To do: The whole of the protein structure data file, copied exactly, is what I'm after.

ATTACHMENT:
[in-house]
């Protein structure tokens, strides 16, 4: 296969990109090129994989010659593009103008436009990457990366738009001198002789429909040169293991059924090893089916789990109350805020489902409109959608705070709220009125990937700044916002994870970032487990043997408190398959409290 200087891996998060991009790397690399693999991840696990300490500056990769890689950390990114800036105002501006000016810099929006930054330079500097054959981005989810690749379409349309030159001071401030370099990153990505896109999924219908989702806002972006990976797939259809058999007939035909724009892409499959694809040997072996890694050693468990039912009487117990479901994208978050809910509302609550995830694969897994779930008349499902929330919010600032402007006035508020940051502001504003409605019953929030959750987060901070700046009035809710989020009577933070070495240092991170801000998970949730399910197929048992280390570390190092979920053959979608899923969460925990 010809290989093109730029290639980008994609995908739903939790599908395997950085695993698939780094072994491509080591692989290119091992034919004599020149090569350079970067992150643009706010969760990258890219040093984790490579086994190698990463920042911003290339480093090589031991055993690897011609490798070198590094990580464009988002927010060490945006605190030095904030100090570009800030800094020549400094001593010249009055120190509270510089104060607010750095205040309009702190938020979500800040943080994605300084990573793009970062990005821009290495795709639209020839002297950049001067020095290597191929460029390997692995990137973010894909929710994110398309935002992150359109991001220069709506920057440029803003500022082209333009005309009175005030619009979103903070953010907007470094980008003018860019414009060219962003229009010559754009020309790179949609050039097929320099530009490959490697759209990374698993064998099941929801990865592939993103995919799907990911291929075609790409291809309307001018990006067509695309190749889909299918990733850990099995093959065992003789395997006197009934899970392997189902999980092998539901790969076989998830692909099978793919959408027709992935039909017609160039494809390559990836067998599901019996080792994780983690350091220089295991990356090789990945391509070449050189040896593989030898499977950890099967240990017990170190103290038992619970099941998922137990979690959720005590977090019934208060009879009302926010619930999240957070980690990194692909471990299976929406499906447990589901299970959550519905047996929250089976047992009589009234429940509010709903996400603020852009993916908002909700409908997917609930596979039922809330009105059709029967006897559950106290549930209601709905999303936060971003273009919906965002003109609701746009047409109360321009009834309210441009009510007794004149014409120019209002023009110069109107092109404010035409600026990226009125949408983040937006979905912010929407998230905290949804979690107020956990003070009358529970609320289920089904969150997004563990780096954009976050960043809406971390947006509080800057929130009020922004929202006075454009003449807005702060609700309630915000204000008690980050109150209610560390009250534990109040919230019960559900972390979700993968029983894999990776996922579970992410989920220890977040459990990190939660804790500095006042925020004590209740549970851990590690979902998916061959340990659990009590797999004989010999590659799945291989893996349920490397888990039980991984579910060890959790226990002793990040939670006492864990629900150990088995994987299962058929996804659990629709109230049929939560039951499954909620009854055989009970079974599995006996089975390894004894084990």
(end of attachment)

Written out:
[in-house]
């Protein structure tokens, strides 16, 4: 296969990109090129994989010659593009103008436009990457990366738009001198002789429909040169293991059924090893089916789990109350805020489902409109959608705070709220009125990937700044916002994870970032487990043997408190398959409290 200087891996998060991009790397690399693999991840696990300490500056990769890689950390990114800036105002501006000016810099929006930054330079500097054959981005989810690749379409349309030159001071401030370099990153990505896109999924219908989702806002972006990976797939259809058999007939035909724009892409499959694809040997072996890694050693468990039912009487117990479901994208978050809910509302609550995830694969897994779930008349499902929330919010600032402007006035508020940051502001504003409605019953929030959750987060901070700046009035809710989020009577933070070495240092991170801000998970949730399910197929048992280390570390190092979920053959979608899923969460925990 010809290989093109730029290639980008994609995908739903939790599908395997950085695993698939780094072994491509080591692989290119091992034919004599020149090569350079970067992150643009706010969760990258890219040093984790490579086994190698990463920042911003290339480093090589031991055993690897011609490798070198590094990580464009988002927010060490945006605190030095904030100090570009800030800094020549400094001593010249009055120190509270510089104060607010750095205040309009702190938020979500800040943080994605300084990573793009970062990005821009290495795709639209020839002297950049001067020095290597191929460029390997692995990137973010894909929710994110398309935002992150359109991001220069709506920057440029803003500022082209333009005309009175005030619009979103903070953010907007470094980008003018860019414009060219962003229009010559754009020309790179949609050039097929320099530009490959490697759209990374698993064998099941929801990865592939993103995919799907990911291929075609790409291809309307001018990006067509695309190749889909299918990733850990099995093959065992003789395997006197009934899970392997189902999980092998539901790969076989998830692909099978793919959408027709992935039909017609160039494809390559990836067998599901019996080792994780983690350091220089295991990356090789990945391509070449050189040896593989030898499977950890099967240990017990170190103290038992619970099941998922137990979690959720005590977090019934208060009879009302926010619930999240957070980690990194692909471990299976929406499906447990589901299970959550519905047996929250089976047992009589009234429940509010709903996400603020852009993916908002909700409908997917609930596979039922809330009105059709029967006897559950106290549930209601709905999303936060971003273009919906965002003109609701746009047409109360321009009834309210441009009510007794004149014409120019209002023009110069109107092109404010035409600026990226009125949408983040937006979905912010929407998230905290949804979690107020956990003070009358529970609320289920089904969150997004563990780096954009976050960043809406971390947006509080800057929130009020922004929202006075454009003449807005702060609700309630915000204000008690980050109150209610560390009250534990109040919230019960559900972390979700993968029983894999990776996922579970992410989920220890977040459990990190939660804790500095006042925020004590209740549970851990590690979902998916061959340990659990009590797999004989010999590659799945291989893996349920490397888990039980991984579910060890959790226990002793990040939670006492864990629900150990088995994987299962058929996804659990629709109230049929939560039951499954909620009854055989009970079974599995006996089975390894004894084990």